I’ve had an interesting past 10 days or so.
Exactly one week later, April 13, I started hanging out with Suzanne and her dog Prudence at various dog parks and trails around town. I applied ridiculous amounts of sunscreen because I heard chemo patients can burn like a newborn baby.
All that week I began waking up in the middle of the night scratching at my head, ears, neck, and shoulders. I figured I had dry skin and started using my old eczema cream and cooling lotions to treat the itch, but none of it worked.
Kaiser set me up with an appointment to see a primary care practitioner for April 20. This doctor thought I had a case of dermatitis, which is fancy doctor-speak for rashy skin. He suggested I may have had a food reaction to shellfish I had recently eaten and told me to use Benadryl. He was a nice doctor, but I didn’t believe he knew what he was talking about, because…
I have brain cancer! Non-neurological docs won’t touch me with a 10-foot pole because they don’t want to mess with me or interrupt my treatment. And this makes sense. This doctor didn’t want to suggest anything extreme.
I emailed my neuro-oncology nurse practitioner (in Redwood City) and she was very concerned about the rash. She felt it had to do with the amount of Lamictal in my blood now that I don’t have Dilantin to fight it off. Drug rashes can be dangerous and she needed me to get in contact with my neurologist (here at home) right away.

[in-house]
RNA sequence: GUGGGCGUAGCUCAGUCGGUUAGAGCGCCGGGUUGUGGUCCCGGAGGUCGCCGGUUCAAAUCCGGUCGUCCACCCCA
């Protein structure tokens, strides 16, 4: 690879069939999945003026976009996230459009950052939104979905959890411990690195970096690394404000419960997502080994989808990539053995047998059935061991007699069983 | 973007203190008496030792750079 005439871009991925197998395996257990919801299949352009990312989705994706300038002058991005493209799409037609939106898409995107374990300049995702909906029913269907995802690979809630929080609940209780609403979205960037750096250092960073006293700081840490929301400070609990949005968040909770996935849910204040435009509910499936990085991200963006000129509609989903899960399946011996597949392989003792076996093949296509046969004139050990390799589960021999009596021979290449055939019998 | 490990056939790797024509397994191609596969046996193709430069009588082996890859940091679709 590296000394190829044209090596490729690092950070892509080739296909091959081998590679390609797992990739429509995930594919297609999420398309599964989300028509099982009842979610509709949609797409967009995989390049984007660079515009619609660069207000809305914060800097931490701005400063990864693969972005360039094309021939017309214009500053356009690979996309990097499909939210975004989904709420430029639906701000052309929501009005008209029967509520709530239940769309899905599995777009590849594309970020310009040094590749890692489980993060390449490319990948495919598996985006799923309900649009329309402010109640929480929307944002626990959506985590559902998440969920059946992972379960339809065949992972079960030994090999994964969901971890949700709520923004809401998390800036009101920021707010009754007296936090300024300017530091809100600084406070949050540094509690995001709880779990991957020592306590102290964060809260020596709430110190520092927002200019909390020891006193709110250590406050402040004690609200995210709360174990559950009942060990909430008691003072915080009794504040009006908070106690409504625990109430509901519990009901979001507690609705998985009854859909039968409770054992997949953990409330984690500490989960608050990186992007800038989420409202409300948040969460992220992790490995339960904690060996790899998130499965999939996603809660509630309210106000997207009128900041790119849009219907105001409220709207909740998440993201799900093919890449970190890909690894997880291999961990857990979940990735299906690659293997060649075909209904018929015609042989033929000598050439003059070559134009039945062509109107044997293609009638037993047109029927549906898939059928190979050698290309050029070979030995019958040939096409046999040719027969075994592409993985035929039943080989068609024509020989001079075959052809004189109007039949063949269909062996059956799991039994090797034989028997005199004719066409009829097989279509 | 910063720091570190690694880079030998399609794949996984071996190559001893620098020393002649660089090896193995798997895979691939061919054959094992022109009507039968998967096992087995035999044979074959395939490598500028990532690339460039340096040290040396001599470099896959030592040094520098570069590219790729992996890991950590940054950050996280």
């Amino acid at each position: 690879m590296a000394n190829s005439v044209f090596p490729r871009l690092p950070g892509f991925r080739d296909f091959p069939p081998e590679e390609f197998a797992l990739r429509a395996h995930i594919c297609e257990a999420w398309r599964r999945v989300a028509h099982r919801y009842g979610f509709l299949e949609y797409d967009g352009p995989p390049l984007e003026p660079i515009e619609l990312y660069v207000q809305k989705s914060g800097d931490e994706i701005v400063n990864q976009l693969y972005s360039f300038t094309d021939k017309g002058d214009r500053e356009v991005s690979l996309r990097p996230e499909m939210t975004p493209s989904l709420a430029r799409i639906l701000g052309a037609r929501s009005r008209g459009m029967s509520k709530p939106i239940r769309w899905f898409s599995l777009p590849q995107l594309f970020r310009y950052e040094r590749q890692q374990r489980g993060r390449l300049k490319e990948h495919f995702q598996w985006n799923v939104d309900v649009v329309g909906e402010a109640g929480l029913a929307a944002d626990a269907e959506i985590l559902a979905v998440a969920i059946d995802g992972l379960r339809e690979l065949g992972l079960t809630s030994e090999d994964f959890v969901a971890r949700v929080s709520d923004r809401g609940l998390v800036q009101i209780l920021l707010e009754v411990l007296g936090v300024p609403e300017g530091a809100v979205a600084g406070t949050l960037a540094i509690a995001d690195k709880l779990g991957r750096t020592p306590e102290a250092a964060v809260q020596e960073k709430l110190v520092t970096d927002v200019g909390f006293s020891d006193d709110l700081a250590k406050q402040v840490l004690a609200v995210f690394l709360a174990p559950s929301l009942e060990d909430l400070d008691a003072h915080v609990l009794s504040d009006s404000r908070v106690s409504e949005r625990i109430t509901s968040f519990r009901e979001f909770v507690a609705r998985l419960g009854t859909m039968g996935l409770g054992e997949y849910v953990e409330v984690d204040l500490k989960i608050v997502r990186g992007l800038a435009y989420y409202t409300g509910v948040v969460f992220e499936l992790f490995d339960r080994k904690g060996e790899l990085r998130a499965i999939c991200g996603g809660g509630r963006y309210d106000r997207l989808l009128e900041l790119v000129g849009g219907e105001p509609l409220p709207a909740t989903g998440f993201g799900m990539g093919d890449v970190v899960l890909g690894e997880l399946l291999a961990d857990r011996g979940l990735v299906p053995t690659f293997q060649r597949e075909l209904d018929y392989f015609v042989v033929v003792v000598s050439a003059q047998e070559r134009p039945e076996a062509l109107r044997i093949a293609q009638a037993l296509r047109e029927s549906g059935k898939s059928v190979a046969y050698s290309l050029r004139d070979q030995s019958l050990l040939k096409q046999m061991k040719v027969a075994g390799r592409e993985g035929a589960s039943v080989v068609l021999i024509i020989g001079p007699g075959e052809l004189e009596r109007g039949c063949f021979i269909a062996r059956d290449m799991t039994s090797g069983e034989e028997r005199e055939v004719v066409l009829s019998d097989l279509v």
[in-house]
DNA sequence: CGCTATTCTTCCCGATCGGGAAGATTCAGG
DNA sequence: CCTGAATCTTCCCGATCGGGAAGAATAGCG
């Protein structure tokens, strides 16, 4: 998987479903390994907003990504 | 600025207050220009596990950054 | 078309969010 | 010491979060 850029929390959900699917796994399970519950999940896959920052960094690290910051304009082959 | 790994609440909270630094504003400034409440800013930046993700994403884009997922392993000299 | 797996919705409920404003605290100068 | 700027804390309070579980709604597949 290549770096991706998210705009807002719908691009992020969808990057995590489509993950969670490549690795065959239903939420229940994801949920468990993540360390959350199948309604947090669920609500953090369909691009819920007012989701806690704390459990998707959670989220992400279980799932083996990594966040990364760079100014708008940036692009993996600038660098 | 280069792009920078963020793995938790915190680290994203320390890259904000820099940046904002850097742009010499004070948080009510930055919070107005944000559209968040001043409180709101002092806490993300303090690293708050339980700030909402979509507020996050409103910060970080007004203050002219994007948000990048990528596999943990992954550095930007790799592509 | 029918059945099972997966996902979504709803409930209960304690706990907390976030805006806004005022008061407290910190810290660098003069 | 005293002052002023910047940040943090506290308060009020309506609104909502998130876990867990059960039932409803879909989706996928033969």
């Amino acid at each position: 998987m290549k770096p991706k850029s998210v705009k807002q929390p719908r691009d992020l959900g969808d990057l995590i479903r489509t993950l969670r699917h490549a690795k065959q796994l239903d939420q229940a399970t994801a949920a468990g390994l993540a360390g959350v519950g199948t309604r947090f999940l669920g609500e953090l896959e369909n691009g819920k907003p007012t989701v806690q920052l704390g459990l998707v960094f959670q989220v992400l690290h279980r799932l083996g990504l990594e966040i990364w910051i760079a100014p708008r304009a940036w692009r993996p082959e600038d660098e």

I talked to a neurologist (Dr. P. was unavailable) and he was also concerned. He wondered why the primary care doctor didn’t send me to see a dermatologist. He was concerned it would take a few days to get me to see this other doctor so they could evaluate my rash.
I said, “I could email you some photos.”
He said, “You can’t attach files through the Kaiser email system.”
I said, “No, but I can upload them to a photo sharing site and email you the link.”
He thought I was a genius.
Long story short: They believe I have a drug rash due to my high dosage of Lamictal. The neuro said he has never given a dose that high to someone unless they were 6’5″ and weighed over 200 lbs. Good god!
Between the neurologist and the dermatologist they realized my skin was photosensitive and that I need to wear burly sunscreen–SPF 55+ that shields from the UVA and UVB spectrum. And also, the amount of Lamictal I take will be cut in half.
All of this made sense. Everywhere I had the rash was skin that was exposed to sun while I was on my trips with Suzanne and Prudence.
Brett and I picked up my special sunscreen, I got a straw cowboy hat, and now I will be pale all summer. But there are worse things.